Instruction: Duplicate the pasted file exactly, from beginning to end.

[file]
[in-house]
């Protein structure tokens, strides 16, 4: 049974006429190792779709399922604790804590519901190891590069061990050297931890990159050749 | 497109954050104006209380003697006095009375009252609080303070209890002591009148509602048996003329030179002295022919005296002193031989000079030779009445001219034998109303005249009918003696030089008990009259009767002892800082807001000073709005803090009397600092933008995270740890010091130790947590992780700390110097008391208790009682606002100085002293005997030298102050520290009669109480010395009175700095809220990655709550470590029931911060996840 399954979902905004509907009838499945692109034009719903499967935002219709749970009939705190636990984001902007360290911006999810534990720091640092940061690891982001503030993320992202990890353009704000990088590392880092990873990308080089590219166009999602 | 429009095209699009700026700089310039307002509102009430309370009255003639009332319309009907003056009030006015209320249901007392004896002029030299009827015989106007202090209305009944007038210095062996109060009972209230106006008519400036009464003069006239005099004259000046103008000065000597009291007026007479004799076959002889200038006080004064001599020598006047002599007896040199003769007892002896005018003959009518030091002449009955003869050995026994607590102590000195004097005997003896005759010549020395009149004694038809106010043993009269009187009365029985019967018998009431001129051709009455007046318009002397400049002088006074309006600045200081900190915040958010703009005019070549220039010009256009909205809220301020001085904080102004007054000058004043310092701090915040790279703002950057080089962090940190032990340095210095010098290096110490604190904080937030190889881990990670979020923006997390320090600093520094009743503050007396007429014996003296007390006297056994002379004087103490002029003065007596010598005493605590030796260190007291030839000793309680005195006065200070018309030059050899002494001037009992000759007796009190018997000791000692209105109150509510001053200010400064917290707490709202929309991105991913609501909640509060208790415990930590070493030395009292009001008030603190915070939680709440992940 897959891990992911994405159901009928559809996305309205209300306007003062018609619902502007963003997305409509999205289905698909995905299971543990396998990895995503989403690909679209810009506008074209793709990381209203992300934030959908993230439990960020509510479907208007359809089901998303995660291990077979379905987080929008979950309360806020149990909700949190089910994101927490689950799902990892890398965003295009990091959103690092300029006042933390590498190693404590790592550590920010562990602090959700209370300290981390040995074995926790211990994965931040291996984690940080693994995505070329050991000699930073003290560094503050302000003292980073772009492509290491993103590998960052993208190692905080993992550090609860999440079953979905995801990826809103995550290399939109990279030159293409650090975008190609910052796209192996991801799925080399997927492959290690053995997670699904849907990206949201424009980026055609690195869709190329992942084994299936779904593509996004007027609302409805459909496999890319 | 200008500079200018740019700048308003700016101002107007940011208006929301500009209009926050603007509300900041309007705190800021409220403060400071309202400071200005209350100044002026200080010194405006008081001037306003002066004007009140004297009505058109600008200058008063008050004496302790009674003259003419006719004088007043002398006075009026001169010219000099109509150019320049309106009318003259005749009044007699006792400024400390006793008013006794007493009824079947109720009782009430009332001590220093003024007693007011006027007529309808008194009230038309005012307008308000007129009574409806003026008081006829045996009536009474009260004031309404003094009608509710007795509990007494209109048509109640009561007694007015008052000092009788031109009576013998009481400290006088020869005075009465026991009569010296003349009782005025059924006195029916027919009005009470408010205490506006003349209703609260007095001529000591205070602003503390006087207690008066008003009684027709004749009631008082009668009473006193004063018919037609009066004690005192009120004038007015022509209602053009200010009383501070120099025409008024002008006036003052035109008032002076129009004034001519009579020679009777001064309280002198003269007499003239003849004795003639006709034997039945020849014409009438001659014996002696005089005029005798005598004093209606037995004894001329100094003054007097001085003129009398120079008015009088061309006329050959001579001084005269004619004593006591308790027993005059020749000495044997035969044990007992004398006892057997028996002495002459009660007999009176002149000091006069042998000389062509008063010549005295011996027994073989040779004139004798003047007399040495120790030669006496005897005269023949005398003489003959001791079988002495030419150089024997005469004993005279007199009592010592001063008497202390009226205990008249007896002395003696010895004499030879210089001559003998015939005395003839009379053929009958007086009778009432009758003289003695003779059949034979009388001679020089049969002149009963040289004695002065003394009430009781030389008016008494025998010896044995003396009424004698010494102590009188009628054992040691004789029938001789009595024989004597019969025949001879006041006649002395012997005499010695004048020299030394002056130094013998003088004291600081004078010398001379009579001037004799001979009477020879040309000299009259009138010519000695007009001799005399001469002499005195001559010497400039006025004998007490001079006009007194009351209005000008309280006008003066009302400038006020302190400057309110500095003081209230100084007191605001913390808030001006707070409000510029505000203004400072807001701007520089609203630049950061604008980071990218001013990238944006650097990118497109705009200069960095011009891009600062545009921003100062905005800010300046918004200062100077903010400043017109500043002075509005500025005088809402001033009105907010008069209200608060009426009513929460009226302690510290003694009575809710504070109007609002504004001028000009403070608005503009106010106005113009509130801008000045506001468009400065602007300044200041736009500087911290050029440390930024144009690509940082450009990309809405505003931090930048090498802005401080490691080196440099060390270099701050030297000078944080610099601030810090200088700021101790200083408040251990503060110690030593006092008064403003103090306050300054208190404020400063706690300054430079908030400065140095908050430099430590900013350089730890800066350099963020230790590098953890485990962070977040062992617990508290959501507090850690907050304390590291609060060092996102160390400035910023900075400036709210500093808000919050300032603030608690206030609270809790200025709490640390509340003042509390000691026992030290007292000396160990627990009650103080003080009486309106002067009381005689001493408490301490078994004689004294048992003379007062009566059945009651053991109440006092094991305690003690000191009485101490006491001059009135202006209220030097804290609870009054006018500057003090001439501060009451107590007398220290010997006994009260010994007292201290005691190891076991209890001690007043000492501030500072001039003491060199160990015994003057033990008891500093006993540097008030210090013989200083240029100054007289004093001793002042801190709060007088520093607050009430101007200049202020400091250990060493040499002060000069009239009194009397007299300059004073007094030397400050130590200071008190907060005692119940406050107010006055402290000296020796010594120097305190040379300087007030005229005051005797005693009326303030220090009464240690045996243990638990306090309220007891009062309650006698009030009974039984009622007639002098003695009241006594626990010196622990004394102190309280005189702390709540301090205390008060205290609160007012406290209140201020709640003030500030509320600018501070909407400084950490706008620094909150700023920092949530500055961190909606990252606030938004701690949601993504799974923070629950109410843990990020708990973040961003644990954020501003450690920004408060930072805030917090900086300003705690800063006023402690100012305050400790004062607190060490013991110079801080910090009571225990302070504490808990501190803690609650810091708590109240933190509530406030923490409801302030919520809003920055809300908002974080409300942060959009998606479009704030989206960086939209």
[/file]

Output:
[in-house]
């Protein structure tokens, strides 16, 4: 049974006429190792779709399922604790804590519901190891590069061990050297931890990159050749 | 497109954050104006209380003697006095009375009252609080303070209890002591009148509602048996003329030179002295022919005296002193031989000079030779009445001219034998109303005249009918003696030089008990009259009767002892800082807001000073709005803090009397600092933008995270740890010091130790947590992780700390110097008391208790009682606002100085002293005997030298102050520290009669109480010395009175700095809220990655709550470590029931911060996840 399954979902905004509907009838499945692109034009719903499967935002219709749970009939705190636990984001902007360290911006999810534990720091640092940061690891982001503030993320992202990890353009704000990088590392880092990873990308080089590219166009999602 | 429009095209699009700026700089310039307002509102009430309370009255003639009332319309009907003056009030006015209320249901007392004896002029030299009827015989106007202090209305009944007038210095062996109060009972209230106006008519400036009464003069006239005099004259000046103008000065000597009291007026007479004799076959002889200038006080004064001599020598006047002599007896040199003769007892002896005018003959009518030091002449009955003869050995026994607590102590000195004097005997003896005759010549020395009149004694038809106010043993009269009187009365029985019967018998009431001129051709009455007046318009002397400049002088006074309006600045200081900190915040958010703009005019070549220039010009256009909205809220301020001085904080102004007054000058004043310092701090915040790279703002950057080089962090940190032990340095210095010098290096110490604190904080937030190889881990990670979020923006997390320090600093520094009743503050007396007429014996003296007390006297056994002379004087103490002029003065007596010598005493605590030796260190007291030839000793309680005195006065200070018309030059050899002494001037009992000759007796009190018997000791000692209105109150509510001053200010400064917290707490709202929309991105991913609501909640509060208790415990930590070493030395009292009001008030603190915070939680709440992940 897959891990992911994405159901009928559809996305309205209300306007003062018609619902502007963003997305409509999205289905698909995905299971543990396998990895995503989403690909679209810009506008074209793709990381209203992300934030959908993230439990960020509510479907208007359809089901998303995660291990077979379905987080929008979950309360806020149990909700949190089910994101927490689950799902990892890398965003295009990091959103690092300029006042933390590498190693404590790592550590920010562990602090959700209370300290981390040995074995926790211990994965931040291996984690940080693994995505070329050991000699930073003290560094503050302000003292980073772009492509290491993103590998960052993208190692905080993992550090609860999440079953979905995801990826809103995550290399939109990279030159293409650090975008190609910052796209192996991801799925080399997927492959290690053995997670699904849907990206949201424009980026055609690195869709190329992942084994299936779904593509996004007027609302409805459909496999890319 | 200008500079200018740019700048308003700016101002107007940011208006929301500009209009926050603007509300900041309007705190800021409220403060400071309202400071200005209350100044002026200080010194405006008081001037306003002066004007009140004297009505058109600008200058008063008050004496302790009674003259003419006719004088007043002398006075009026001169010219000099109509150019320049309106009318003259005749009044007699006792400024400390006793008013006794007493009824079947109720009782009430009332001590220093003024007693007011006027007529309808008194009230038309005012307008308000007129009574409806003026008081006829045996009536009474009260004031309404003094009608509710007795509990007494209109048509109640009561007694007015008052000092009788031109009576013998009481400290006088020869005075009465026991009569010296003349009782005025059924006195029916027919009005009470408010205490506006003349209703609260007095001529000591205070602003503390006087207690008066008003009684027709004749009631008082009668009473006193004063018919037609009066004690005192009120004038007015022509209602053009200010009383501070120099025409008024002008006036003052035109008032002076129009004034001519009579020679009777001064309280002198003269007499003239003849004795003639006709034997039945020849014409009438001659014996002696005089005029005798005598004093209606037995004894001329100094003054007097001085003129009398120079008015009088061309006329050959001579001084005269004619004593006591308790027993005059020749000495044997035969044990007992004398006892057997028996002495002459009660007999009176002149000091006069042998000389062509008063010549005295011996027994073989040779004139004798003047007399040495120790030669006496005897005269023949005398003489003959001791079988002495030419150089024997005469004993005279007199009592010592001063008497202390009226205990008249007896002395003696010895004499030879210089001559003998015939005395003839009379053929009958007086009778009432009758003289003695003779059949034979009388001679020089049969002149009963040289004695002065003394009430009781030389008016008494025998010896044995003396009424004698010494102590009188009628054992040691004789029938001789009595024989004597019969025949001879006041006649002395012997005499010695004048020299030394002056130094013998003088004291600081004078010398001379009579001037004799001979009477020879040309000299009259009138010519000695007009001799005399001469002499005195001559010497400039006025004998007490001079006009007194009351209005000008309280006008003066009302400038006020302190400057309110500095003081209230100084007191605001913390808030001006707070409000510029505000203004400072807001701007520089609203630049950061604008980071990218001013990238944006650097990118497109705009200069960095011009891009600062545009921003100062905005800010300046918004200062100077903010400043017109500043002075509005500025005088809402001033009105907010008069209200608060009426009513929460009226302690510290003694009575809710504070109007609002504004001028000009403070608005503009106010106005113009509130801008000045506001468009400065602007300044200041736009500087911290050029440390930024144009690509940082450009990309809405505003931090930048090498802005401080490691080196440099060390270099701050030297000078944080610099601030810090200088700021101790200083408040251990503060110690030593006092008064403003103090306050300054208190404020400063706690300054430079908030400065140095908050430099430590900013350089730890800066350099963020230790590098953890485990962070977040062992617990508290959501507090850690907050304390590291609060060092996102160390400035910023900075400036709210500093808000919050300032603030608690206030609270809790200025709490640390509340003042509390000691026992030290007292000396160990627990009650103080003080009486309106002067009381005689001493408490301490078994004689004294048992003379007062009566059945009651053991109440006092094991305690003690000191009485101490006491001059009135202006209220030097804290609870009054006018500057003090001439501060009451107590007398220290010997006994009260010994007292201290005691190891076991209890001690007043000492501030500072001039003491060199160990015994003057033990008891500093006993540097008030210090013989200083240029100054007289004093001793002042801190709060007088520093607050009430101007200049202020400091250990060493040499002060000069009239009194009397007299300059004073007094030397400050130590200071008190907060005692119940406050107010006055402290000296020796010594120097305190040379300087007030005229005051005797005693009326303030220090009464240690045996243990638990306090309220007891009062309650006698009030009974039984009622007639002098003695009241006594626990010196622990004394102190309280005189702390709540301090205390008060205290609160007012406290209140201020709640003030500030509320600018501070909407400084950490706008620094909150700023920092949530500055961190909606990252606030938004701690949601993504799974923070629950109410843990990020708990973040961003644990954020501003450690920004408060930072805030917090900086300003705690800063006023402690100012305050400790004062607190060490013991110079801080910090009571225990302070504490808990501190803690609650810091708590109240933190509530406030923490409801302030919520809003920055809300908002974080409300942060959009998606479009704030989206960086939209």